Director: Sakthi Rajasekaran
Cast: Kalaiyarasan, Satna Titus, Aadukalam Naren
In just the span of the first scene, Sakthi Rajasekaran’s Yeidhavan (The Arrow Shooter) gives us two -ism dialogues, the kind that sound like quotes from the Cuddalore equivalent of Camus. The first comes when the hero, Krishna (Kalaiyarasan, who needs more spark if he wants to be a leading man), says: Everyone in life would have wanted to kill at least two people. If you say so, brother. Then, he says: It’s important not to solve a problem but to ensure that another problem doesn’t sprout from it. We still have some 120-odd minutes to go.
And what’s the plot? It springs from these -ism dialogues: Wine shops destroy lives, but every street has four of them; medical schools save lives, and yet, not even every district has one. And: After spending so much money on capitation fees, how will students see medicine as a service? In other words, we are witnessing a variation on Shankar’s first film, Gentleman. There, it was the hero’s friend who wanted to become a doctor. Here, it’s the hero’s sister.
As noble-minded vigilante movies go, Yeidhavan isn’t... bad. There’s some thought behind the writing. The characters are named Krishna, Dharman, Sarathy – they stand for something loftier, more epic than their lives would have us imagine. And the staging is done with care. Split screens are used not just as a gimmick to spruce up the visuals but as a storytelling device, to show multiple levels of action. The cinematographer is C. Prem Kumar. He keeps trying to shake things up. There are 360-degree dolly shots. There’s a beauty of a tracking shot inside a police station that links (visually) two events in two different rooms, events that will turn out interlinked.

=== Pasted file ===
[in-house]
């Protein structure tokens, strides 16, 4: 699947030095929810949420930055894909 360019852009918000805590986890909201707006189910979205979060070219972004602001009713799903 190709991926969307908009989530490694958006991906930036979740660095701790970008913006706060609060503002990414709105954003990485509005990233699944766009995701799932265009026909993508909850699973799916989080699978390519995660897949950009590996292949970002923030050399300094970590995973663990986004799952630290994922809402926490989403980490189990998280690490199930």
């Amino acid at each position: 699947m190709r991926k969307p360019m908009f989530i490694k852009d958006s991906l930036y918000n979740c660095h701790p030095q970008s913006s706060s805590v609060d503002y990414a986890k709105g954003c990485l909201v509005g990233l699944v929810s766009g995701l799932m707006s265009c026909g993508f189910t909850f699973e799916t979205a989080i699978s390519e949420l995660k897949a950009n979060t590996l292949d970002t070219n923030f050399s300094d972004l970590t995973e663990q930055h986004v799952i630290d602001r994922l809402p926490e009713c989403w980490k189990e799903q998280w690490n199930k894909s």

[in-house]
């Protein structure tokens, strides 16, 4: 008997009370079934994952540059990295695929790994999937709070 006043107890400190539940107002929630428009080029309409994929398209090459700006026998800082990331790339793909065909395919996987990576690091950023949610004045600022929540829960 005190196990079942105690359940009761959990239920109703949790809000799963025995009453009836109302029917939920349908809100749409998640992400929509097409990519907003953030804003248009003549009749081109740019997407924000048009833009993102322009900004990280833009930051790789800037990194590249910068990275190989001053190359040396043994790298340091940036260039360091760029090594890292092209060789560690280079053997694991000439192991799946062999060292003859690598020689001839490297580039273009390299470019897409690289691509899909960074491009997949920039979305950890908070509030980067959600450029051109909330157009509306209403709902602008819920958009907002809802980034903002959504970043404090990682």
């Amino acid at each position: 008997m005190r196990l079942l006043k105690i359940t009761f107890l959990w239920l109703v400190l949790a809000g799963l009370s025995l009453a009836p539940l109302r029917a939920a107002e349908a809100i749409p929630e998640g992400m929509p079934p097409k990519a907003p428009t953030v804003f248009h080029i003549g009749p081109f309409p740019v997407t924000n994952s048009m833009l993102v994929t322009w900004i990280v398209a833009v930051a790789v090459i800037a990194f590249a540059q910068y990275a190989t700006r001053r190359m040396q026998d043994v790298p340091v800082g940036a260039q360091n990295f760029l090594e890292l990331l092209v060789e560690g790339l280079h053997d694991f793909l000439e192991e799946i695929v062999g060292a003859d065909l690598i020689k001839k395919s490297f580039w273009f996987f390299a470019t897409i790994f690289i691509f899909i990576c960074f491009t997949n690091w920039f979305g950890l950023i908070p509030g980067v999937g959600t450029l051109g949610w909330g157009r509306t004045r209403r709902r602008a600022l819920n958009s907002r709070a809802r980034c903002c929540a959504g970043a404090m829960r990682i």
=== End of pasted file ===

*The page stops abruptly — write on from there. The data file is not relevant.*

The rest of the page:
The best part of Yeidhavan is Krishna’s decision to use a tough guy to take out a tough guy. Ultimately, like all our heroes, Krishna turns out well-versed in 108 different martial arts, but till that climactic fist-off – filmed with the feel of a Western – there’s the sense that ordinary people, like us, need to resort to extraordinary means in order to bring down the rich and the powerful. And if that means sleeping with the devil, then so be it.
Whenever the film focuses on Krishna’s revenge mission, all the cat-and-mouse stuff, it’s fairly strong. The reveal about the cause of a key character’s death is a nice surprise. And it’s good to see a heroine who’s not just sitting around for the next duet. Janani (Satna Titus) is a cop. I wish she’d been given more to do, but at least she looks like she’s doing something useful.
The problem is that the rest of the film is pretty straightforward. It could have used more surprises. When you think back, there are some interesting things Krishna does – why, then, this feeling of sluggishness? I think it’s all the talking. Even the villain (Gaurav, played by Saretheran) chips in. There are two kinds of rich men, the self-made kind and the ones born to rich men. Gaurav is the latter kind. His undies cost Rs. 3000. I suppose it makes sense. Jewels, after all, are stored in expensive fabric. Why not family jewels?